By Lew Bryson
There are some serious changes going on at this brewery with a reputation for “mad science” and innovation. Eric Bachli’s the new head brewer and the founding brewer, Shane Welch, has moved on. Is Sixpoint still going to be Sixpoint? Or are they going to go corporate? I drove up to Brooklyn to find out.
For starters, Sixpoint is now owned by Artisanal Brewing Ventures, making it a partner with Victory and Southern Tier breweries. As a result, Sixpoint’s most popular beers will be made at Victory’s Parkesburg facility instead of Memphis, Tennessee. That means Philly will receive fresher-than-Brooklyn-gets-it Resin and Sweet Action. And you’ll likely see each breweries’ beers showing up at their respective taprooms. That’s all you need to know on the business level. Now let’s get to the interesting stuff…
You know, Brooklyn streets look a lot like University City, or Fishtown; it’s a working town. But is Sixpoint, in Brooklyn, close enough to be a “local” brewery? It’s just under the 100 miles away that locavores allow. I consider Victory, Troegs and Yuengling to be “local” beers. I drove to Sixpoint in 90 minutes; only Victory is closer. I can even take public transit from Philly to Sixpoint: easy-peasy.
And Sixpoint has always had an affinity for Philly. “We have a lot of Philly people who work at the brewery currently,” said Max Nevins, Sixpoint’s VP of marketing, “and Shane used to go down to visit pretty much every week — Han at Han Dynasty has some wild stories from those days.” Han Dynasty just hosted a huge Sixpoint dinner a few months ago, too.
But… are the beers still mad science? Right inside the back door was the pilot brewing set-up, baby unitanks with grease-penciled beer names on them: “Raw Ale (No Boil NEIPA)”, “Wildflower Tripel” and “Banana Smoothie”, one-off beers in one-barrel lots that would be served on draught at the brewery only.
“We do lots of experiments,” Eric Bachli told me. He’s not talking about “experiments” like putting different fruits in sour beers, either. He’s talking about things like moving the heat exchanger to before the whirlpool to reduce change and loss of hop aroma, and shifting more and more hop additions to the “cold side” of brewing, post-boil. And the standard upright cylindro-conical tanks? Forget ‘em; they’re putting in old-school horizontal tanks to maximize surface interaction with the dry-hopping additions. That’s experimentation.
Keep in mind, Bachli is one of the people who helped create the New England IPA when he worked at Trillium in Boston. That was the first place the style was really scaled up to production levels, and Bachli helped design and build that new brewery.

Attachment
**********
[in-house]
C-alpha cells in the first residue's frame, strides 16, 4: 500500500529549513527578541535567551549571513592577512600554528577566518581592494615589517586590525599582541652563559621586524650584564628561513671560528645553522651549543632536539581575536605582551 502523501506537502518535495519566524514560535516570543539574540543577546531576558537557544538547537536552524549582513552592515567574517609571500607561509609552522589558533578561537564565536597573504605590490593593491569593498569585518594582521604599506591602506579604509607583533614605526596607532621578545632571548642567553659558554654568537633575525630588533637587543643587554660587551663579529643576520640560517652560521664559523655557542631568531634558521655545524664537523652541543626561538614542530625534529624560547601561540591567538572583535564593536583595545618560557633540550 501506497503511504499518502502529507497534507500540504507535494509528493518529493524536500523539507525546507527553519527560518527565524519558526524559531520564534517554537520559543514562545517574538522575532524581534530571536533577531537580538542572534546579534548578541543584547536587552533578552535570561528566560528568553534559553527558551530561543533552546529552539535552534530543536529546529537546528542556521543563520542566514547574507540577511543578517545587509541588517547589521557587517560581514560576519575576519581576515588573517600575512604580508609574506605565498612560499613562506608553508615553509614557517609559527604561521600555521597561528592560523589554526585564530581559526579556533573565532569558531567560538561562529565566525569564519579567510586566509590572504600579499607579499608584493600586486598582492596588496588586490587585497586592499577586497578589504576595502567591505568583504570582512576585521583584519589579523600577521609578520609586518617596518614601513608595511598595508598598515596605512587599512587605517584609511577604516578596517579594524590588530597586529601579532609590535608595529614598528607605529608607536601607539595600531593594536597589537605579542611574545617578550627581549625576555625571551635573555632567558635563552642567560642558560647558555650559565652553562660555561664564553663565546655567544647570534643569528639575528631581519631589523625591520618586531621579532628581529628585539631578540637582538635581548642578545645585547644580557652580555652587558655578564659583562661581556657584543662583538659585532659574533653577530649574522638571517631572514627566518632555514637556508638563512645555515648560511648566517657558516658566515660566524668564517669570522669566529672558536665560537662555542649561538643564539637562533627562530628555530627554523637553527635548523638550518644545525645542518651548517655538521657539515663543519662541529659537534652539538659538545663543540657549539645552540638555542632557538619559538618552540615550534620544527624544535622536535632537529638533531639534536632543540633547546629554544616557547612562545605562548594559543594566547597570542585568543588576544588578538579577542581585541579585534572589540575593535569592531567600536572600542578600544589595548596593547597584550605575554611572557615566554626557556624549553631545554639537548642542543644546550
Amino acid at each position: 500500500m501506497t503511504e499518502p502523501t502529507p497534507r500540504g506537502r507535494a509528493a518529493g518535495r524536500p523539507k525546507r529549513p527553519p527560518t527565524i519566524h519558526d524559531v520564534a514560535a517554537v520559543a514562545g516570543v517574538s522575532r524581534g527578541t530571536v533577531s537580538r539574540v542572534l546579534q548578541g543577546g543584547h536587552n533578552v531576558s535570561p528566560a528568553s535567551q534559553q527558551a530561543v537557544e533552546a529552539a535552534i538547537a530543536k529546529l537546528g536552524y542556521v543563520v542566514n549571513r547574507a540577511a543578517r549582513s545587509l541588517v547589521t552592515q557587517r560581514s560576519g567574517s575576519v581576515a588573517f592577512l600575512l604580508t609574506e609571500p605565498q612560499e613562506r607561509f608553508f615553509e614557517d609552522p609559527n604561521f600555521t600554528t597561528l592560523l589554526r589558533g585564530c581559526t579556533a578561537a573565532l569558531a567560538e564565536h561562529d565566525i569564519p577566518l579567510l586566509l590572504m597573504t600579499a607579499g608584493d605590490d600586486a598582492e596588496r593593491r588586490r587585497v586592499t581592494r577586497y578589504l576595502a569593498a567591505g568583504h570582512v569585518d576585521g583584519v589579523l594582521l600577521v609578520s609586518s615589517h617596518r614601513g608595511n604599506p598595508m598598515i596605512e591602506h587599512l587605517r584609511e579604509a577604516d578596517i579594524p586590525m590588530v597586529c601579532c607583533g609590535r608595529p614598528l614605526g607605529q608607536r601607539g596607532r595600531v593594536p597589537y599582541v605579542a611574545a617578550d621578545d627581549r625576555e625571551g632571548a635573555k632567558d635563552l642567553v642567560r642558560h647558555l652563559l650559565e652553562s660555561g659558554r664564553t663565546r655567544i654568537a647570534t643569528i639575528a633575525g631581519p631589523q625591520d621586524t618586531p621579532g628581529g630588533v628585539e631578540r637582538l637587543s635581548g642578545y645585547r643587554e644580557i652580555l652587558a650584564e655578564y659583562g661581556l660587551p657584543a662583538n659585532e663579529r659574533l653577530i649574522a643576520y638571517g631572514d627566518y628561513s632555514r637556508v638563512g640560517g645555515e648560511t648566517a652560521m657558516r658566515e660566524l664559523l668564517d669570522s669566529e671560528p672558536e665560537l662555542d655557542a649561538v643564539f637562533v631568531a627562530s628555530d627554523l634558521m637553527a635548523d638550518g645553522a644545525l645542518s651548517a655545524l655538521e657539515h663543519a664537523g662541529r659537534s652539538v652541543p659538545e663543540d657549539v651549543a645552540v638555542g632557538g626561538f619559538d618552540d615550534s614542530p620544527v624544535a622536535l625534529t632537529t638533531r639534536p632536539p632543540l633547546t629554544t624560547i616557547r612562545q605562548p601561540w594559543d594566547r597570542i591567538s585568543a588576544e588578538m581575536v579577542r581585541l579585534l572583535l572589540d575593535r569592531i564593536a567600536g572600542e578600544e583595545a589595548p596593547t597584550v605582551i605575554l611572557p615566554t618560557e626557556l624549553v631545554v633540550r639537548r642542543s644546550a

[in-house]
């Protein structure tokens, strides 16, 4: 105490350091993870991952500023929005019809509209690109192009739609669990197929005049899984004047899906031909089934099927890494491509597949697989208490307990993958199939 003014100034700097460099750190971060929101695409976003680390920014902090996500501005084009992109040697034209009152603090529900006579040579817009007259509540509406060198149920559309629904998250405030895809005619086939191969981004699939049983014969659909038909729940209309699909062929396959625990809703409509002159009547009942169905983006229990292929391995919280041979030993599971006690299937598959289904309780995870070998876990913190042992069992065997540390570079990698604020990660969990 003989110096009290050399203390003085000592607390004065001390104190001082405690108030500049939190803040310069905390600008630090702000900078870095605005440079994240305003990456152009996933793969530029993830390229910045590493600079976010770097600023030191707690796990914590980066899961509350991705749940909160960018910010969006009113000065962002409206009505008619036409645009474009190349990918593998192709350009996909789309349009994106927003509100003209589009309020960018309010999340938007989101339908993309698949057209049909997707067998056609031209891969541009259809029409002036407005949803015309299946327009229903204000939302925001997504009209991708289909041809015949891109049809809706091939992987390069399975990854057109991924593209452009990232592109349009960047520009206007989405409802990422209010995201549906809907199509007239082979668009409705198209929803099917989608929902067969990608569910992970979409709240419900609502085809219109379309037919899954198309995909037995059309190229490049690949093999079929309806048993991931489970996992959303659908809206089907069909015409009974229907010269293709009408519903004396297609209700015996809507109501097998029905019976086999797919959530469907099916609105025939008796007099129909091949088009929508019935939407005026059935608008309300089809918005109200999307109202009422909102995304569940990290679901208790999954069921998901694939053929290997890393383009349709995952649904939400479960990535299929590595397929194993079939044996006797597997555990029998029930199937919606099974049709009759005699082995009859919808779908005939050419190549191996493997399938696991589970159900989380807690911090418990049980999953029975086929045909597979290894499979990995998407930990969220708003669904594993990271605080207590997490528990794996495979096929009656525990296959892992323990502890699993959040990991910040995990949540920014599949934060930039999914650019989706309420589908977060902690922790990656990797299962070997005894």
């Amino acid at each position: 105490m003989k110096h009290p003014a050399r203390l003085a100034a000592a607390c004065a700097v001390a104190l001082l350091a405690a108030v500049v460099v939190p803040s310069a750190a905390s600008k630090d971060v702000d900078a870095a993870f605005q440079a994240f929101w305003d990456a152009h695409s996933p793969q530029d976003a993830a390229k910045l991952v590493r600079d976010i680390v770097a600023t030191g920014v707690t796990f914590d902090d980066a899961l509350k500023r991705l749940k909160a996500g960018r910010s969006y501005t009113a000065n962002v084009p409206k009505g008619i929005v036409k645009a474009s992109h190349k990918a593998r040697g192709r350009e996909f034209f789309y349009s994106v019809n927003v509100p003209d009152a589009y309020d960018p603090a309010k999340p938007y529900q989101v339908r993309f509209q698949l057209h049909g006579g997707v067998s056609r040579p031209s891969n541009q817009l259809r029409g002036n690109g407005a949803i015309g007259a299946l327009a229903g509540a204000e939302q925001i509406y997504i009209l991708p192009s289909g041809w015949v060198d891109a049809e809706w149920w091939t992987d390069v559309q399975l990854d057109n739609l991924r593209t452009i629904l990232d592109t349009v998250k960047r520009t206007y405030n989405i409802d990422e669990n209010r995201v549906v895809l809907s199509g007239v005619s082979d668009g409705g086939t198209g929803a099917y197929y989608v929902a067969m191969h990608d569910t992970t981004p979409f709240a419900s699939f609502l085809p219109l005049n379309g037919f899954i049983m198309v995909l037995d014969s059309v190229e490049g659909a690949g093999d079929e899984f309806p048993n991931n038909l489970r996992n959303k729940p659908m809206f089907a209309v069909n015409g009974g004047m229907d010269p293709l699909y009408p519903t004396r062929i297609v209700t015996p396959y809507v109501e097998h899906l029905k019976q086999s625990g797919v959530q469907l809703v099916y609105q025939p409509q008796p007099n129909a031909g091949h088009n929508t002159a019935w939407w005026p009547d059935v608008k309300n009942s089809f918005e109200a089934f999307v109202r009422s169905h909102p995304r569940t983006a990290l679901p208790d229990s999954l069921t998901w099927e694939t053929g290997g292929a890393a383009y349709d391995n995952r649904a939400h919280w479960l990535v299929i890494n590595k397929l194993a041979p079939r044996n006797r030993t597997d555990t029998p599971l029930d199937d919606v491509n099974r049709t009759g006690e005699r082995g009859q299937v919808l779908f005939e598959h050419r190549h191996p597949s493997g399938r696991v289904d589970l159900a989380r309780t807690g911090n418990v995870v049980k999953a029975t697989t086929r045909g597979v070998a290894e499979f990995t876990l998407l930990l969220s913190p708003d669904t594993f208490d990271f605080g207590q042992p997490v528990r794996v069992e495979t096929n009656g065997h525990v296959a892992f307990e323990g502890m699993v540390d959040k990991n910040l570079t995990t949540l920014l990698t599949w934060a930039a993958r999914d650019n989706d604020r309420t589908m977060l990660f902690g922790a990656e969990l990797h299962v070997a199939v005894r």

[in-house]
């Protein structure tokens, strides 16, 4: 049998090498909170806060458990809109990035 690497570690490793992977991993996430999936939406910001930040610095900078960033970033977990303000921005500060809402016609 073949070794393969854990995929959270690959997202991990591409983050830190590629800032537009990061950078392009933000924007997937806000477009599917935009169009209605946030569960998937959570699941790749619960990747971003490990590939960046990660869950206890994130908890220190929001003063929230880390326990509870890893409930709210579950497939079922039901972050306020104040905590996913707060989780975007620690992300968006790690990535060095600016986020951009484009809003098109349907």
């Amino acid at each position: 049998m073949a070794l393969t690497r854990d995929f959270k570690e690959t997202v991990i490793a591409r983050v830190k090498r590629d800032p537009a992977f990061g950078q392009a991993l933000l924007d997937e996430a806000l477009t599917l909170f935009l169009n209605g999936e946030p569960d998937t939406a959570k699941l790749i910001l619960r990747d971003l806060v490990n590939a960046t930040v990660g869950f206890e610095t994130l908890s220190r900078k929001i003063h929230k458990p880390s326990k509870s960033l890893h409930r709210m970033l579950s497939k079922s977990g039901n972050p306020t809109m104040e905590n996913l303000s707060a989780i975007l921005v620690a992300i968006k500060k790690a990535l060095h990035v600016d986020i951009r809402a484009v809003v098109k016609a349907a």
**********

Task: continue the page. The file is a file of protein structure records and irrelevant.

“I’m proud to have been part of it,” he said. “It changed how we do process, how we think about brewing. New England IPA pushed boundaries, opened doors to new pathways in brewing. For instance, the brewing salts (the water mineral content) made a big difference. The massive dry-hopping adds polyphenols that are part of that haze, and haze stability is a holy grail because it’s critically important for Instagram chatter, and that drives sales. You can’t ignore that.” (Sixpoint is very vocal on social media, and they do chat-backs with their Untappd fans).
We walked through a tightly-packed facility, clearly bulging at the seams, a convincing argument for the move to larger digs. The staff common room is solid, faced out in repurposed wood, furnished with hefty tables and chairs. There’s a nicely-equipped kitchen, and people were cooking lunch; not heating it up, cooking. That’s encouraged here, all part of the creativity that fuels Sixpoint.
“Stylistically, we never approach brewing a beer from within a category: an IPA, a helles, a porter,” Eric said. “You don’t have to be a brewer to innovate. Everyone comes to the table with ideas, and you check your ego and work with the team. That’s how you do it.”
He introduced me to Mikey Lenane, the aesthetics guy who’s the counterweight to Eric’s technical side. Mikey and Eric work closely on the new beers, aiming at a goal that sometimes shifts as they progress. “A beer is what we want it to be,” Eric stated. “Then we use technology and techniques to get there.”
“I don’t really hold on to any traditionalist theories in making beer,” says Head Brewer Eric Bachli. “If there’s technology that makes better beer, I’m all for it.”
That’s about the time we started sampling beers; not as tasting trials, but as examples of what he was talking about. Take the first one: DDH Hi-Res. This is a new extension beyond the Hi-Res extension of Resin: a double-dry-hopped triple IPA. At 111 IBUs and 11% ABV, the label indicates a palate-wrecker, but the huge dry-hopping and residual sweetness make for incredibly well-masked power. It’s like a brewer’s illusion.
“The customers have had a palate shift to a sweeter finish – less bitter,” Eric noted. “We’re adjusting the beers and changing techniques to reflect that. Brewing in New York is a challenge. It’s a tastemaker city, and they want to taste something new every day.”
Philadelphia wants that too, Sixpoint. Send it down the road; we’re thirsty.
Lew Bryson has been writing about beer and spirits since 1995. He was the managing editor of Whisky Advocate from 1996 through 2015, where he also wrote the American Spirits column, and reviewed whiskeys. He is currently a Senior Drinks Writer for The Daily Beast, and writes for TheWhiskeyWash.com, ScotchWhisky.com and two new magazines: American Whiskey and Bourbon+. He has also written four regional brewery guidebooks: Pennsylvania Breweries (4 editions), New York Breweries, Virginia, Maryland & Delaware Breweries and New Jersey Breweries (with Mark Haynie).